Emergency Vets Warn Dog Owners Against Throwing Sticks For Their Pets
Sticks might seem like quite an obvious way to keep your dog entertained while you're out on a walk.
However, emergency vets have warned against using them after one poor pooch had to have emergency treatment because of a shard of wood that was stuck in her throat for four days.
The stick had broken off in Labrador Marlie's mouth as she chased it while playing - unbeknown to her owners, it could have killed her at any time.
It took numerous blood and plasma transfusions, transatlantic scan results and the skill of the Vets Now surgical team at a leading pet emergency hospital in Manchester, UK, to help save the nine-year-old pooch.
Marlie's owner, Sam Paul explained: "My partner Charlotte and myself had taken Marlie for a walk and were throwing a stick as normal.
"It bounced as she tried to catch it and it went in end-first and came straight back out. She gave a little yelp and shiver but seemed to shake it off and walked home as normal.
"We were a little concerned, though, so we took her to our vet for a check the following morning. They couldn't really see anything and said to just keep an eye on her and they'd look to schedule an endoscopy."
The 29-year-old solicitor went on: "She seemed to be getting better and we had no idea anything was wrong. By the Saturday it looked like she was back to her normal self, then she suddenly coughed and sprayed blood across the room.
"It got worse quite quickly so we put her in the car and rushed her back to our local vet."
Examinations revealed a wound in Marlie's throat and, although surgery was scheduled, her condition deteriorated so much that it was recommended she be transferred to the specialist Vets Now pet emergency hospital.
Sam continued: "It was such a relief to have her in really expert hands. She was given an urgent blood transfusion to try to stabilise her and an endoscopy and it was during that she started bleeding heavily and needed surgery.
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"We heard that to speed up the results of the CT scan, it was sent to a centre in Canada and came back in record time showing up the piece of stick."
The lengthy procedure required the entire hospital team to work closely together.
Advanced practitioner Paul Aldridge carried out the intricate surgery to repair Marlie's wounds and Simon Hagley, a specialist in emergency and critical care, oversaw the emergency treatment.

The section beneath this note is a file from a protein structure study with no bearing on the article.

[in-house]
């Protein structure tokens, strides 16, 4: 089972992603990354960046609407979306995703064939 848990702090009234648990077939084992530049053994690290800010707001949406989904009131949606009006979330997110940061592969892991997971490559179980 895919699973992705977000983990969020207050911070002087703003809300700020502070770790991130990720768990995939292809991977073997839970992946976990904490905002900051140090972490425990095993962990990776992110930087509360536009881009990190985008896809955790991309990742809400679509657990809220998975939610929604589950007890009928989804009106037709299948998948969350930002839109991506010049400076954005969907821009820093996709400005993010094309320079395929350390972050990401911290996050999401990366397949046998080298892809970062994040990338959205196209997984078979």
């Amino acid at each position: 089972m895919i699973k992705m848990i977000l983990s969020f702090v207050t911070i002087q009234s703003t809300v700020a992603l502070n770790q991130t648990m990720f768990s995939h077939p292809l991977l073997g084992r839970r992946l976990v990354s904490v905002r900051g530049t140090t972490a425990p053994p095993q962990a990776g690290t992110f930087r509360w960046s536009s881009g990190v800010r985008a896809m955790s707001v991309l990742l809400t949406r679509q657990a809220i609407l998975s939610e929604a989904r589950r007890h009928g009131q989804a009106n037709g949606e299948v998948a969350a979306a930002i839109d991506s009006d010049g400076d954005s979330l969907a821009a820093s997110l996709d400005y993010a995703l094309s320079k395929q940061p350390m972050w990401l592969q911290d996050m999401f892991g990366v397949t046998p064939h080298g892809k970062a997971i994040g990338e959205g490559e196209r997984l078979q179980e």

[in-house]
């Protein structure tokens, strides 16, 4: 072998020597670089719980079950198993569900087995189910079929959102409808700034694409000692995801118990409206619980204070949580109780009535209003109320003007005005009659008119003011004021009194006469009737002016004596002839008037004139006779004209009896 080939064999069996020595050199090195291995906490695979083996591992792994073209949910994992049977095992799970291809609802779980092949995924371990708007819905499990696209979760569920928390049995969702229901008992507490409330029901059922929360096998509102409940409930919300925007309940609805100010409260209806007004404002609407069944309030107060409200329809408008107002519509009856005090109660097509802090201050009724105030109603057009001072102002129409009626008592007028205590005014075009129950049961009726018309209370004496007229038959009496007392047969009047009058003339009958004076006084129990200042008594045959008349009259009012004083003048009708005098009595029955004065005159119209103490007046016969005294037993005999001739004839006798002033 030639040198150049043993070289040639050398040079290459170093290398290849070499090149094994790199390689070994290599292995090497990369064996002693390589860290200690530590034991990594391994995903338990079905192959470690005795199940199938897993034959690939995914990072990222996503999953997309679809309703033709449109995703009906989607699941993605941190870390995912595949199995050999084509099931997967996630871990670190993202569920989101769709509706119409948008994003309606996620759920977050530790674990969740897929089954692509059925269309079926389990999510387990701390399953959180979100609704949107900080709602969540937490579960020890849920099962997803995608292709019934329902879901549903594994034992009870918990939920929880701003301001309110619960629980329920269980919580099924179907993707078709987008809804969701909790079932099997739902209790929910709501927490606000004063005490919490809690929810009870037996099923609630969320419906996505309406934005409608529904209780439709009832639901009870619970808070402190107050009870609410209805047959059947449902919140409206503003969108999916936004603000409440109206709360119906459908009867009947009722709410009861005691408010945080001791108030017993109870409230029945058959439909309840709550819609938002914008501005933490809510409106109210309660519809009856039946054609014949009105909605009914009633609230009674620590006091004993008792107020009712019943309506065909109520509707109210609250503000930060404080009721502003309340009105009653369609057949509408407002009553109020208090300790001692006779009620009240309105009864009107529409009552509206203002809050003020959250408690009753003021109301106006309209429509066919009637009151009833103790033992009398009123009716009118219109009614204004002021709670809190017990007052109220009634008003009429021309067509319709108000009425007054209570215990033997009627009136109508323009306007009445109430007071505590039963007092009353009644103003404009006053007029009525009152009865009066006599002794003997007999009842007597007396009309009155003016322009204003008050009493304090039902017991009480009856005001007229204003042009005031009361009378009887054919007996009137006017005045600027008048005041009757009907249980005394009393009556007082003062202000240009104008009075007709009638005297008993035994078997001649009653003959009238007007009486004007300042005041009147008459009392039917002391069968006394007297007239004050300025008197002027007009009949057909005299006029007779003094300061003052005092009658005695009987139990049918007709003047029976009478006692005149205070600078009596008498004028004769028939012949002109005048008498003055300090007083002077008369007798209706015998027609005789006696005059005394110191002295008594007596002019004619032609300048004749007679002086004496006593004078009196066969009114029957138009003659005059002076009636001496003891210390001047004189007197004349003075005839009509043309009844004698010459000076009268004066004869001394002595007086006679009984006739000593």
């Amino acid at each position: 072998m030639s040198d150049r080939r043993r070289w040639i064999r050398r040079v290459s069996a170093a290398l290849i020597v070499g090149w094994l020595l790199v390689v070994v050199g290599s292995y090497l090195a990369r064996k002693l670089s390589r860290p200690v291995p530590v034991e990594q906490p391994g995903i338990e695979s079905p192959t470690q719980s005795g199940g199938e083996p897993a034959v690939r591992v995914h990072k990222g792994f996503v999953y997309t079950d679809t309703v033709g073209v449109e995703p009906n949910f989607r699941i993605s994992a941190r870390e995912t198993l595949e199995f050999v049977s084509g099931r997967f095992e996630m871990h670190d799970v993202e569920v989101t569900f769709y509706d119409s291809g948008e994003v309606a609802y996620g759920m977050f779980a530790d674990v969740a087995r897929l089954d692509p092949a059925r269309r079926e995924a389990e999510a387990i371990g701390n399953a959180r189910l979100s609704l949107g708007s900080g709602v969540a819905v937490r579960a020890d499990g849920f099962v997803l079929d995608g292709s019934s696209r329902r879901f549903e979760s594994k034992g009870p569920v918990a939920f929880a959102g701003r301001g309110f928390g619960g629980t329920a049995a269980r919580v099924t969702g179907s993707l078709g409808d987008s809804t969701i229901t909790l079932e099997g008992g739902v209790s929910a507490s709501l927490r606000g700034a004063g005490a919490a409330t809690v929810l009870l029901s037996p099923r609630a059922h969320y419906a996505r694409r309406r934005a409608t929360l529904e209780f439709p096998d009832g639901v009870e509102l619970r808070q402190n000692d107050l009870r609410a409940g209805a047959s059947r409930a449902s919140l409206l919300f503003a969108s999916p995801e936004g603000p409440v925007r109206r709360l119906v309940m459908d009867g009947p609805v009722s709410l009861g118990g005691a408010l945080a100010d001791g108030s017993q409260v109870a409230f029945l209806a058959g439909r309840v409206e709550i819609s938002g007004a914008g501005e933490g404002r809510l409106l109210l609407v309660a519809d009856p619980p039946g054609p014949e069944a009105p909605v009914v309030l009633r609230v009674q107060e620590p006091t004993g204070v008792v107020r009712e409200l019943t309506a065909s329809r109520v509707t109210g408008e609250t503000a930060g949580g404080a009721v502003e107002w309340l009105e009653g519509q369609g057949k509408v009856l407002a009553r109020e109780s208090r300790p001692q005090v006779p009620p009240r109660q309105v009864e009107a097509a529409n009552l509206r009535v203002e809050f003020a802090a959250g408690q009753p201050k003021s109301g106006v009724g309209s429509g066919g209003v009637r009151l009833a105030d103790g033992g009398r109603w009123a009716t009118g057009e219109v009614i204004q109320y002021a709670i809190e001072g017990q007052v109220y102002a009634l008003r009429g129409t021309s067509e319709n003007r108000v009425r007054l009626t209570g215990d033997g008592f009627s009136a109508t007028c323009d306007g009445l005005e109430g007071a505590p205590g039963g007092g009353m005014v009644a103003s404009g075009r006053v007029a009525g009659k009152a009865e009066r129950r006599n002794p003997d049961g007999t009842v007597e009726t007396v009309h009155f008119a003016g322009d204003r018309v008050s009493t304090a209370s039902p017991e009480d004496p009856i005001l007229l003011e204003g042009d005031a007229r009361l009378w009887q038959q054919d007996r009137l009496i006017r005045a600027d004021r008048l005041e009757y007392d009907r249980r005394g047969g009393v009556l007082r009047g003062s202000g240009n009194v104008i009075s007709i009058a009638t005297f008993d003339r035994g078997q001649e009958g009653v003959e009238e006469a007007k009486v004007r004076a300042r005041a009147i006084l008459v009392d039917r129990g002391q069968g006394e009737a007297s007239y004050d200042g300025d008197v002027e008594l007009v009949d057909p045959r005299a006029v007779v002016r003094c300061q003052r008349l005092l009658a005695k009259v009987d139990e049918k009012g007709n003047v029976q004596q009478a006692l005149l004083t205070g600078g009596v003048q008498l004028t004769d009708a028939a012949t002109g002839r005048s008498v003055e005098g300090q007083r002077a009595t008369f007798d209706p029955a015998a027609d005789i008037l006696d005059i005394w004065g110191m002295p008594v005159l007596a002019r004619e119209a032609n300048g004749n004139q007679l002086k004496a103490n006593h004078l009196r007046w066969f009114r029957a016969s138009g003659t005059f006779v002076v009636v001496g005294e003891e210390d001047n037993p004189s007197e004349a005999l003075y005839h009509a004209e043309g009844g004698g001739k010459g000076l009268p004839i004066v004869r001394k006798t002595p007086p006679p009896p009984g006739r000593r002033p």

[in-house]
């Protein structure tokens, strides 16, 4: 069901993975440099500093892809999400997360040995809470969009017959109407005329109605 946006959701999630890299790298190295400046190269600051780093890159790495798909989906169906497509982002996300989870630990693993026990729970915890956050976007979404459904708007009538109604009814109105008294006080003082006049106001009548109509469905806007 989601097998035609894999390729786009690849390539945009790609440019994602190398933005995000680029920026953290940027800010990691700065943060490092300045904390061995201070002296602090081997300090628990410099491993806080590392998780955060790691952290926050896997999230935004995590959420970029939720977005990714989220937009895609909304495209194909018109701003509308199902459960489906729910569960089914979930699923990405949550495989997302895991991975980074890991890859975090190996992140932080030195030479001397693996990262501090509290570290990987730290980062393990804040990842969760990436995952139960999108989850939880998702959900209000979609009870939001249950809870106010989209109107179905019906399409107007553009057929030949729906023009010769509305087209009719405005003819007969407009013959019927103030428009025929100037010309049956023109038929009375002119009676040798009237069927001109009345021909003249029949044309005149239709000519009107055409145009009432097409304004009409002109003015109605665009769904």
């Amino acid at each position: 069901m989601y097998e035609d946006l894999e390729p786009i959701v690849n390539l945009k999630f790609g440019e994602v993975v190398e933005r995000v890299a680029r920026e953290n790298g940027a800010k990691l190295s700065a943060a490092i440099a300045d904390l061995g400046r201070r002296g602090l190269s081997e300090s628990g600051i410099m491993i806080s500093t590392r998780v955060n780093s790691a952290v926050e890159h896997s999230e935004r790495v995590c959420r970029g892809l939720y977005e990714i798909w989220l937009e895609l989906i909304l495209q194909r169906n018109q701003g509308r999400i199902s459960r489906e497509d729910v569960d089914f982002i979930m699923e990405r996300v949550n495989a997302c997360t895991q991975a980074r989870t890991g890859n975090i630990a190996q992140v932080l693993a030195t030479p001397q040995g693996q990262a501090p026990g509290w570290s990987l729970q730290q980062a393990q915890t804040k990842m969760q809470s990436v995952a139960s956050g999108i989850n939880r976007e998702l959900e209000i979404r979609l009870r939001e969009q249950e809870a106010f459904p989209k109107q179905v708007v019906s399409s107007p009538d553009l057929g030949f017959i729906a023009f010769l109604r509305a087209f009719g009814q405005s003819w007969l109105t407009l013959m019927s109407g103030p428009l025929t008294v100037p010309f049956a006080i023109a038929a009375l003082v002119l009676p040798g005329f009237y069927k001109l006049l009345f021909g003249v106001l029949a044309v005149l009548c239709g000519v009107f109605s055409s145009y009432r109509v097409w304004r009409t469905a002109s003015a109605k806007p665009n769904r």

Simon said: "Marlie's bleeding was among the worst I've ever seen and her case was a great example of the team working together between disciplines to save a life.
"After she started haemorrhaging we rapidly administered two units of blood and three of plasma and everyone involved did a fantastic job to get her through it.
"She had to remain in the hospital for quite a few days afterwards so the entire team had a part to play in her recovery.
"It's wonderful to hear she's on the mend. But it does demonstrate that sticks are not suitable toys for dogs. While it's rare to see a wound as severe as this, we often see cases of sticks injuring the mouth and throat."
Even after the operation was over, Marlie was far from out of the woods as there were various complications, including abnormal heart rhythms and the potential for pneumonia.
"Charlotte and I spent five hours sitting in the car park at Vets Now just to be near her during the surgery," added Sam.
"We were devastated when we knew the extent of her injuries and it was so tense as it could have either way. And then we were told the next 24 to 48 hours would be critical, so our worries still weren't over. It was a really anxious wait."
Marlie regained her strength, was allowed home three days later and is on course to make a full recovery.
Sam concluded: "It was amazing to see her for the first time and we know that if it hadn't been for Vets Now she would have died.
"It's crazy that something as simple as catching a stick could have caused all this, and that she had it inside her for all those days without showing any signs."
Featured Image Credit: Vets Now
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